doesn’t have to be a “Santa spy” tradition like many make it out to be. Why not turn the old-

school elf into a “kindness elf” that leaves messages to your child about how to bless others as

God has blessed us this Christmas season? Or, look into the Christian version of Elf on the Shelf,

“The Christmas Angel” which leaves a message for your child each day on how to show love to

others.



Makeover #3: Santa Claus 

 

Whether Santa Claus is a tradition your family loves or something you all choose to stay away

from, there’s no denying it can be a sticky situation for all involved. On one hand, you want to

instill truth into your child and teach them how to have unwavering faith in real things like our

Lord and Savior Jesus Christ. On the other hand, you may not want them to ruin Santa Claus for

other children who believe or even deprive your children of a tradition you loved as a child.

One way to eliminate the drama is to tell the historical story of the real Saint Nicholas, a

Christian who believed in giving to those in need, just as Jesus taught us. Explain that the

tradition of Santa Claus originated from his kindness and then read passages in the Bible together

about how we are to take care of others in need as well (for example: Proverbs 19:17, Hebrews

13:16, Acts 20:35). Together you can get excited about “being” a Santa Claus this Christmas

season.

Have your child pick someone they know that needs something and then help them

deliver it anonymously. They’ll get a firsthand experience of how it’s “better to give than to

receive” while also making the Christmas season more special than ever before.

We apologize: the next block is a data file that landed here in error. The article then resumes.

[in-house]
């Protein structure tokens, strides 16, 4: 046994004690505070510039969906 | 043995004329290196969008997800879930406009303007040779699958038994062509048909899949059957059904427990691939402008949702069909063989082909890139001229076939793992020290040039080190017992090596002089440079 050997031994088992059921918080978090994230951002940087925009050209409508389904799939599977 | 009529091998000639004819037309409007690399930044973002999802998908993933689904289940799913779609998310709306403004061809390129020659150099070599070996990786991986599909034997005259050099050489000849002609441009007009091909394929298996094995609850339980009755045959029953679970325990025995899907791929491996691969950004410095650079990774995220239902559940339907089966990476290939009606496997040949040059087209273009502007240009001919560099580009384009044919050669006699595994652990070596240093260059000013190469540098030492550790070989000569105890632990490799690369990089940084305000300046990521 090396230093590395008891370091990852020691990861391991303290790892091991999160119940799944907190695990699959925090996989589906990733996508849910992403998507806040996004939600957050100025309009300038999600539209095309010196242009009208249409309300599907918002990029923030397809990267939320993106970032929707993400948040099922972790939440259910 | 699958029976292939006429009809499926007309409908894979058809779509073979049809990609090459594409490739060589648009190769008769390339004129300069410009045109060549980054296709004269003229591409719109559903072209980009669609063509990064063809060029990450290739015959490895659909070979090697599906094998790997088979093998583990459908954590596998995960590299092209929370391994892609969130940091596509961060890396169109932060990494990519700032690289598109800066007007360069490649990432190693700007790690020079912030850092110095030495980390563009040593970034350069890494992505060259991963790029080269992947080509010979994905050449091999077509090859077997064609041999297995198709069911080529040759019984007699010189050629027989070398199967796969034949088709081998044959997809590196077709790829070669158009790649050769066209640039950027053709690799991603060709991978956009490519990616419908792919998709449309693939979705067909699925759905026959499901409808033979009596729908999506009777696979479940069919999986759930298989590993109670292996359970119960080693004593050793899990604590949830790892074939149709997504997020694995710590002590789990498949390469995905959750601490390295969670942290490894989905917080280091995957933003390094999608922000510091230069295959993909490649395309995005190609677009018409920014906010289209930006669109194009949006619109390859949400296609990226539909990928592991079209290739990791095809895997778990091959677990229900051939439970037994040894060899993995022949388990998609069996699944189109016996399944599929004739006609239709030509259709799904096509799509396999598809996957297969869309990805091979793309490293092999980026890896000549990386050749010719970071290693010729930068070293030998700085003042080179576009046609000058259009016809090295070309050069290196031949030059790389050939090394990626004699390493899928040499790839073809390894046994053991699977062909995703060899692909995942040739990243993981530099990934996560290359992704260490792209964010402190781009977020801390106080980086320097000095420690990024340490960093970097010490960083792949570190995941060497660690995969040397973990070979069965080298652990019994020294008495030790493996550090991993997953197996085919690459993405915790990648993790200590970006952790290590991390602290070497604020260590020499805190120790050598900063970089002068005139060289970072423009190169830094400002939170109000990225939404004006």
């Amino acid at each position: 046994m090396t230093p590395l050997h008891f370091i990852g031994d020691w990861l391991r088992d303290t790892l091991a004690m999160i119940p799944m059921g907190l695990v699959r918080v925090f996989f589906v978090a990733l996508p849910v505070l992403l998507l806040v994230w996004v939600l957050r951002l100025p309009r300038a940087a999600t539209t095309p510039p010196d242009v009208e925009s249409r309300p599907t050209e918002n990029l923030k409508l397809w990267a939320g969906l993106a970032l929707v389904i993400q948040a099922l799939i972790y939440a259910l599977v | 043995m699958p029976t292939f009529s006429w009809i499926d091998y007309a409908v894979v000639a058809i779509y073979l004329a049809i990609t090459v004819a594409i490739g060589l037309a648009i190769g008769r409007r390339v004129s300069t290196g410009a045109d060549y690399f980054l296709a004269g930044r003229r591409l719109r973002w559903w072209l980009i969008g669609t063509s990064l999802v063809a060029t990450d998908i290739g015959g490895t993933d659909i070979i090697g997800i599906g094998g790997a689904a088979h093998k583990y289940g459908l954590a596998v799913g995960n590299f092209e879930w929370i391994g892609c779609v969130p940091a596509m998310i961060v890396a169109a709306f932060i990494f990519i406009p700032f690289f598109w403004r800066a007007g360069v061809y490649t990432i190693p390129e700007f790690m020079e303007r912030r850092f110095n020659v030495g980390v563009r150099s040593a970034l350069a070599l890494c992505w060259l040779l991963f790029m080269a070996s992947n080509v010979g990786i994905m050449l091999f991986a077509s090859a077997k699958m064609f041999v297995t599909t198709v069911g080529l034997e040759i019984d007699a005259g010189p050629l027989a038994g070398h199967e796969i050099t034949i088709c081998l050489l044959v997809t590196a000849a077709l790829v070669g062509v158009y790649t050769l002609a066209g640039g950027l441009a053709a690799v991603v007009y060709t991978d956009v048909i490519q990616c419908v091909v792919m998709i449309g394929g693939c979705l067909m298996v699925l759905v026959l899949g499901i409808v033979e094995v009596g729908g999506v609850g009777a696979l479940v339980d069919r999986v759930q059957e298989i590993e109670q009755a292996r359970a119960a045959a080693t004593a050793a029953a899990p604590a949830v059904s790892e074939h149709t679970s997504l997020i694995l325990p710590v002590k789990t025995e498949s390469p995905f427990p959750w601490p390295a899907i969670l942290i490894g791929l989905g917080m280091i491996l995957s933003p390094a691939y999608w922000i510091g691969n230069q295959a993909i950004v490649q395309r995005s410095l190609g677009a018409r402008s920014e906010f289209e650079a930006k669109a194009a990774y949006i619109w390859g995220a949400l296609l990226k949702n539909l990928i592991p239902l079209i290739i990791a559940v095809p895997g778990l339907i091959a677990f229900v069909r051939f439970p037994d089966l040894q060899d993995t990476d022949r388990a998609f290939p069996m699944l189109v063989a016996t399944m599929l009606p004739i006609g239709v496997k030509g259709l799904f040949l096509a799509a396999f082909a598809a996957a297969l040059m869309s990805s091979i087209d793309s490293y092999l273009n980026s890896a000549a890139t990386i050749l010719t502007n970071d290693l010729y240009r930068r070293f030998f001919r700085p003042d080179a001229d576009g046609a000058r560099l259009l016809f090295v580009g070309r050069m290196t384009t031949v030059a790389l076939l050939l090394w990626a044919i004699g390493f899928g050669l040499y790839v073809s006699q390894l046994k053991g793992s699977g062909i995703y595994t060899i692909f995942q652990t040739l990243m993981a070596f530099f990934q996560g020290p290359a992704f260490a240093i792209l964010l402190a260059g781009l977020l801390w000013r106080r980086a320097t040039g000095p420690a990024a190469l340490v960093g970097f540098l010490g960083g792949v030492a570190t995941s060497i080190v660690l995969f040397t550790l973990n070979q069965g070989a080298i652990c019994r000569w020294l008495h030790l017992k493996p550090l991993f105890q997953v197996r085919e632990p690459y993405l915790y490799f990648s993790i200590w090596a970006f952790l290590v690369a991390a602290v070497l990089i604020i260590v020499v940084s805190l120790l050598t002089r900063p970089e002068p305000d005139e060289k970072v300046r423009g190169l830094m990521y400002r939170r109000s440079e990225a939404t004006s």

3 Ways to Afford a Christian School Education

Posted on Jul 19, 2016 3:00:00 PM by Kim Schlauch

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A Christian school education is a sound investment that can prepare a child both academically and spiritually for life.  Unfortunately, while many parents may dream of sending their children to a Christian school, finances may prevent some from even considering this educational option.   By doing some homework, these families could discover ways to obtain the necessary funding to make the cost more affordable and the dream of a Christian school education a reality.

If you are considering a Christian school education for your child but are concerned about the cost, here are three options to explore:

School Tuition Assistance and Discounts

To help families afford the cost of attending, most Christian schools offer various discounts, such as early registration, multiple-child or multiple-year enrollment incentives.  Ask the schools in your area what types of discounts they offer to determine which discounts you might be able to take advantage of.

Many schools also offer needs-based financial assistance.  Those interested in participating in this type of a program are typically required to apply by a specified date and provide financial information in order for the school to determine financial need.

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Grants and Scholarships

Conducting online research may uncover leads for grants or other awards you could apply for to help finance the cost of tuition.  Entering a phrase such as  “private school grants” or “private school scholarships” could bring up possible options or provide the initial information needed to further guide your search.  

Family and Friends

Lastly, prayerfully consider asking family and friends to invest in your child’s future by offering financial support.  In addition, check with your church to determine whether they can provide support as well.

Don’t let the cost deter you from considering a Christian school education.  If this type of an education is a priority for your family, prayerfully considering and working through these options may help your dream become a reality.